In 1994 when we were starting one of the first charter schools in Colorado, the district tried to say that we needed to use a lottery for enrollment. We vehemently objected to this. We contacted our State Senator who ran an amendment to the Charter Schools Act that says, "Enrollment decisions shall be made in a nondiscriminatory manner specified by the charter school applicant in the charter school application." Thus, the charter school used a waiting list for enrollment.
In about 1997 the U.S. Department of Education, which administers the federal Charter School Grant Program, began requiring the use of a lottery in order to get the startup and implementation grant most of the charter schools are dependent upon. The charter schools in Colorado that used a waiting list met with a representative of the U.S. department and explained why it didn't want to switch and couldn't be required to by state law. The feds were undaunted by their arguments and began requiring a lottery for all public charter schools receiving the grant. At first it was just a requirement and monitoring for enforcement was not required. It's now required for state's who provide subgrants to ensure that an equitable lottery process is in place for enrollment.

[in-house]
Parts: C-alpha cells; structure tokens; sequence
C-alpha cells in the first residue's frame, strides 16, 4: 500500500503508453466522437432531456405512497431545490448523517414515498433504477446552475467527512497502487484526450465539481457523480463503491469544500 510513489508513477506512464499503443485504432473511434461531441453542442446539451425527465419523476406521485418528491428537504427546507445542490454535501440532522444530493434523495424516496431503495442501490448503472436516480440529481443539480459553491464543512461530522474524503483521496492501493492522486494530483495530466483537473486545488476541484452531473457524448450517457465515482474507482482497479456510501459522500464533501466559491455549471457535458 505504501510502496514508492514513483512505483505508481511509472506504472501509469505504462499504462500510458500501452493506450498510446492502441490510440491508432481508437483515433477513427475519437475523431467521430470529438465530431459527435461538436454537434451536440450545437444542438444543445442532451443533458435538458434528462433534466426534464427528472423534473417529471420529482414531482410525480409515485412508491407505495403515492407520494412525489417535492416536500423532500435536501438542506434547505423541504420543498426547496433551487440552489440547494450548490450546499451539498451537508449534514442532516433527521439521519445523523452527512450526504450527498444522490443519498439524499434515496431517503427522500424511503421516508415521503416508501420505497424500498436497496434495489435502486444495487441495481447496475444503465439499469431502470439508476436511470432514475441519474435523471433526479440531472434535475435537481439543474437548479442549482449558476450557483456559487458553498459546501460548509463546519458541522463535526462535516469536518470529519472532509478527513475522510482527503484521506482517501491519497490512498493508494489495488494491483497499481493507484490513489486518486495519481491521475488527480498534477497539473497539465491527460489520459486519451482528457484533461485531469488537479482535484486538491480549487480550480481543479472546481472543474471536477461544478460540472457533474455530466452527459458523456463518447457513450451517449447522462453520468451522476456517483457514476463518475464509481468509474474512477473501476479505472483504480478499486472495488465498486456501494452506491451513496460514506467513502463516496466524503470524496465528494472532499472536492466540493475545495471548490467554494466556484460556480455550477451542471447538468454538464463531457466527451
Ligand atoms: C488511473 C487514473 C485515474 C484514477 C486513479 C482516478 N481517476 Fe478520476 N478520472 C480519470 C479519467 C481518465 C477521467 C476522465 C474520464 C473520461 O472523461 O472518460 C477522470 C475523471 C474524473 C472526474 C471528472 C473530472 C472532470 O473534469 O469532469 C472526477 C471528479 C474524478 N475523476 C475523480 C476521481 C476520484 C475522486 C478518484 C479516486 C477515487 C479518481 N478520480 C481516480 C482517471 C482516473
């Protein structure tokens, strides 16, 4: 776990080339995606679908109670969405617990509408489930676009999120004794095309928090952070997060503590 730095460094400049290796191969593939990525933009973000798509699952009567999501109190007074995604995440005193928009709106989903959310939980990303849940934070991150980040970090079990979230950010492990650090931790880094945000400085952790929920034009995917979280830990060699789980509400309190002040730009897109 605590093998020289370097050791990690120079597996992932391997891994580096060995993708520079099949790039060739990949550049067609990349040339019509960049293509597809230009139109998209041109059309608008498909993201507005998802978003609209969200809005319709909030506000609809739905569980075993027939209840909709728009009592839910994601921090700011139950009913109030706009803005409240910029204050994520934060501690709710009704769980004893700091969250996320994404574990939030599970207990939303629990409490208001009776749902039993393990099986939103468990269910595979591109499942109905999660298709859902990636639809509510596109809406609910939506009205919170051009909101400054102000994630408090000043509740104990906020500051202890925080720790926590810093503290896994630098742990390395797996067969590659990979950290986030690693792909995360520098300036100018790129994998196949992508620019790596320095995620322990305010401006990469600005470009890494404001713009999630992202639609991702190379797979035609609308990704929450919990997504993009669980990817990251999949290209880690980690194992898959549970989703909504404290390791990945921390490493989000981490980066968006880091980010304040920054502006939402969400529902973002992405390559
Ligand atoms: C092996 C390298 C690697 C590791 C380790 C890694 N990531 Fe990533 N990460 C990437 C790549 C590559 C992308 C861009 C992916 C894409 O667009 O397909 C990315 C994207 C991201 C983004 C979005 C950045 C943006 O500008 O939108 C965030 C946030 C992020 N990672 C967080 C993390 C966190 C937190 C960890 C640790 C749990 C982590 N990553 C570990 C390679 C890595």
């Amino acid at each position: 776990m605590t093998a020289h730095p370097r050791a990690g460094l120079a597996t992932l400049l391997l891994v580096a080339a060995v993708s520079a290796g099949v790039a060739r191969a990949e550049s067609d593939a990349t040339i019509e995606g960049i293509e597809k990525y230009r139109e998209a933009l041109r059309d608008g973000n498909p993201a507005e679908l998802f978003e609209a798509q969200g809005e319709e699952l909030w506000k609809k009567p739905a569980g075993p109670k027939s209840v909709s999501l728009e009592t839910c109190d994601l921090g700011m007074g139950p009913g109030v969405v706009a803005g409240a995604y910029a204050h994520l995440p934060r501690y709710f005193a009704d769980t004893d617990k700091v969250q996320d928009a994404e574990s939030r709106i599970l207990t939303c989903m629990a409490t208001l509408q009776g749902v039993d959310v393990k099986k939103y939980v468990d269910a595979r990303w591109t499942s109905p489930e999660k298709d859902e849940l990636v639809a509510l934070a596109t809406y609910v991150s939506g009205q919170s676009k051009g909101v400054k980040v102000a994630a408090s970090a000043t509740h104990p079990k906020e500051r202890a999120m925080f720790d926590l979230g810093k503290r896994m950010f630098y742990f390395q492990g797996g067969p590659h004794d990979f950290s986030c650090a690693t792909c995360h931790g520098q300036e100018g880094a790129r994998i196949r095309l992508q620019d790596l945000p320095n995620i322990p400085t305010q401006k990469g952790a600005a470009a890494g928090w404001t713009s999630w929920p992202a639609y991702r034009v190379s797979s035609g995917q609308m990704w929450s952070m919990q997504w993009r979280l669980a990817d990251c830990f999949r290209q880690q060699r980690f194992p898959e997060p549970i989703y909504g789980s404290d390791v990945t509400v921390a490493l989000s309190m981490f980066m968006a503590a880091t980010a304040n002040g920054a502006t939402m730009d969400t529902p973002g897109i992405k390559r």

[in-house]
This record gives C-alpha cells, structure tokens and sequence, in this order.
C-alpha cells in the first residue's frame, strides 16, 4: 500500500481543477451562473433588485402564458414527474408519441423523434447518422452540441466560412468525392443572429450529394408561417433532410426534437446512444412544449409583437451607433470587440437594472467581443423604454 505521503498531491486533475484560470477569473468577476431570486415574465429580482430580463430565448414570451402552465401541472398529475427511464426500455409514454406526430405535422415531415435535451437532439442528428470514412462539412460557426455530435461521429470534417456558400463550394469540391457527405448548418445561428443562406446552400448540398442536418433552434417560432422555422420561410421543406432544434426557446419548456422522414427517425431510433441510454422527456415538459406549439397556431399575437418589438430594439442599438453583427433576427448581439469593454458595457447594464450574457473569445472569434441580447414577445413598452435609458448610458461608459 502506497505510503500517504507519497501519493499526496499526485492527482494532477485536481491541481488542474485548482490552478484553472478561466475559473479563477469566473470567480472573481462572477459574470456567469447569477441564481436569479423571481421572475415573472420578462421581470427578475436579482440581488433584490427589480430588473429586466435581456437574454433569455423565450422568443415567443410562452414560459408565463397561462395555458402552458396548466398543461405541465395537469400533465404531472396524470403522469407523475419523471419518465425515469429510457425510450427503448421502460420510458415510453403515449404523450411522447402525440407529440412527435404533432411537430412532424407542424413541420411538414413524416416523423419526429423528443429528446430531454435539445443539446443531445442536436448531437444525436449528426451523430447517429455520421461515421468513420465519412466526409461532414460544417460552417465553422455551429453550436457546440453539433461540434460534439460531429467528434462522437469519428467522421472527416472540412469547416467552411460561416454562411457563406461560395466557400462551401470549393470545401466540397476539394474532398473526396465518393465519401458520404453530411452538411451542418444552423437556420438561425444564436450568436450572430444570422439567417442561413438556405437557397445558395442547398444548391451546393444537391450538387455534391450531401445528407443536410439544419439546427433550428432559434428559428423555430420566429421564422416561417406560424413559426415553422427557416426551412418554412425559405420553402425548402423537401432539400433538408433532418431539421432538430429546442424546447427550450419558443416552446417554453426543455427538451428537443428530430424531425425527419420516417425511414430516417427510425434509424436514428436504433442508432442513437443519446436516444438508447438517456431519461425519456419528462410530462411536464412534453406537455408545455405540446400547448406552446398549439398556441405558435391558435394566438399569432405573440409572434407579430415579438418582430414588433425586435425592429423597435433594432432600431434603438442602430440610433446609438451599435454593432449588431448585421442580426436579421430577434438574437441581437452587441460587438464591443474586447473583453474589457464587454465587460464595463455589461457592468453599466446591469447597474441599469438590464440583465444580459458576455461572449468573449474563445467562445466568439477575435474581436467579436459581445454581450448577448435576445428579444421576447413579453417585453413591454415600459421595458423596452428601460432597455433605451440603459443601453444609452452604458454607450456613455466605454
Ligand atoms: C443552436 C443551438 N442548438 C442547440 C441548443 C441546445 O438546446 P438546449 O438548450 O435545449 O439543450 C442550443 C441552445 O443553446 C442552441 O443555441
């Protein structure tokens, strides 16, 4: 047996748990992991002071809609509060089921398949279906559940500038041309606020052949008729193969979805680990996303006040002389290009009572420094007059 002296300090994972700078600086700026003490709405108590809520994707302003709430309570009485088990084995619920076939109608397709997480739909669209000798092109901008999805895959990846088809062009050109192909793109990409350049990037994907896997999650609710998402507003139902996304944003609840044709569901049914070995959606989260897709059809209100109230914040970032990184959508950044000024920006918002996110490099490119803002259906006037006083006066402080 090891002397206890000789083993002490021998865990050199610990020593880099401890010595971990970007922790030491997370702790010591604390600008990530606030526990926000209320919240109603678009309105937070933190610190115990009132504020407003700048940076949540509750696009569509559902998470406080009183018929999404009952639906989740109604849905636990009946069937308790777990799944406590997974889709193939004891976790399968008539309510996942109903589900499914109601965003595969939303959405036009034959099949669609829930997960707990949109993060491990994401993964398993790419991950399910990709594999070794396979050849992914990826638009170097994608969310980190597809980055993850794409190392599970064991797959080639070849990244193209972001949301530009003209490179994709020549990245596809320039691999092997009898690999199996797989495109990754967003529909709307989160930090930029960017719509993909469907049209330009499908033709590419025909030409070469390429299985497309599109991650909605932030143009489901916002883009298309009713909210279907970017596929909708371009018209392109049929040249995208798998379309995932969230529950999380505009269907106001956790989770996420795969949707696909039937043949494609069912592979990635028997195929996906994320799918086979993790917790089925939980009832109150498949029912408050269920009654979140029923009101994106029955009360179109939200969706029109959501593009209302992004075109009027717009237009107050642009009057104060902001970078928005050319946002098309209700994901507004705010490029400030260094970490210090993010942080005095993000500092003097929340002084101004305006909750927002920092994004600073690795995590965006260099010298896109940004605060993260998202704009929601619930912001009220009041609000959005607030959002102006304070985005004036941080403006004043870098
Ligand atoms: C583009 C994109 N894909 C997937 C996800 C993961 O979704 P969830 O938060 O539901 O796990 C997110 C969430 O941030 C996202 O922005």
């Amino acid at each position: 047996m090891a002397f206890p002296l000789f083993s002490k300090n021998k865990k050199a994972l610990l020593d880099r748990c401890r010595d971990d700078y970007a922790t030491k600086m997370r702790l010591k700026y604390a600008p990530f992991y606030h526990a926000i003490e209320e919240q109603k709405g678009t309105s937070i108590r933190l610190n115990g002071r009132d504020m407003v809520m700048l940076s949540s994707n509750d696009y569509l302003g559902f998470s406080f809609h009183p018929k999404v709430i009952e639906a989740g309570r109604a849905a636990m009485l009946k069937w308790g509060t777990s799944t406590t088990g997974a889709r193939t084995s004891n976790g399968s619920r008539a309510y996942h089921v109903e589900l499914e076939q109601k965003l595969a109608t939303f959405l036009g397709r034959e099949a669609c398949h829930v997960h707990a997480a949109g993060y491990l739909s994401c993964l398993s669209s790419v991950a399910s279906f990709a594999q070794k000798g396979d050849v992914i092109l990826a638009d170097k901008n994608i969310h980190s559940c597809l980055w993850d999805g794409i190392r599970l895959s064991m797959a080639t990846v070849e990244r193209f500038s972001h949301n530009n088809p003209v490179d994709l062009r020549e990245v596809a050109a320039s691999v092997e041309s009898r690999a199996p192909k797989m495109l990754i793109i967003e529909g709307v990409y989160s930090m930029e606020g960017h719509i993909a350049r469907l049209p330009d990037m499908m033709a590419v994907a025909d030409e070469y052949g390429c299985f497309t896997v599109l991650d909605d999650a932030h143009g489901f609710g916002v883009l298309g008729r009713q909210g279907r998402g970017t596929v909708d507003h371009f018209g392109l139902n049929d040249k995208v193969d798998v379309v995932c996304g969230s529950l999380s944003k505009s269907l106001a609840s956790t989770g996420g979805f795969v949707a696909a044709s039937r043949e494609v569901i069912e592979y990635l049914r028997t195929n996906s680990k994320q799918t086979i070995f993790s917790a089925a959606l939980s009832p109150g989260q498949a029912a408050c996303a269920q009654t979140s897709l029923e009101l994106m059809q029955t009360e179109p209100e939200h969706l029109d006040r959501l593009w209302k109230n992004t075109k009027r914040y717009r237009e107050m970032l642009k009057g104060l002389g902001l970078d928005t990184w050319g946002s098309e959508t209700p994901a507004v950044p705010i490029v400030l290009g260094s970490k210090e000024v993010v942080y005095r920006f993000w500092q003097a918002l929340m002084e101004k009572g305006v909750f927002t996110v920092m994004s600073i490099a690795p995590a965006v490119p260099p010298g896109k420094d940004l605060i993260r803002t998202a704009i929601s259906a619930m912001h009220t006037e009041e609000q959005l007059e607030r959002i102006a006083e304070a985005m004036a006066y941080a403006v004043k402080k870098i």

Not long ago the charter school governing board, at the school where the founders fought for the right to do a waiting list, decided to have the district do their enrollment. Parents selecting a school in the district list their options, ranked by priority. The district tells the charter schools which students they will be able to enroll the following year.
How does creep happen? By others becoming involved who don't understand the history or the philosophy of charter schools. They don't know what battles are worth fighting. And quite simply, they may have a different viewpoint. Many new charter school governing board members don't even know what the essential charter school philosophies are. Although many can identify choice or parental involvement, rarely do charter school board members understand the critical need for autonomy or complete control over finances and employees.
Creep doesn't happen by leaps and bounds. Instead it happens gradually--over time.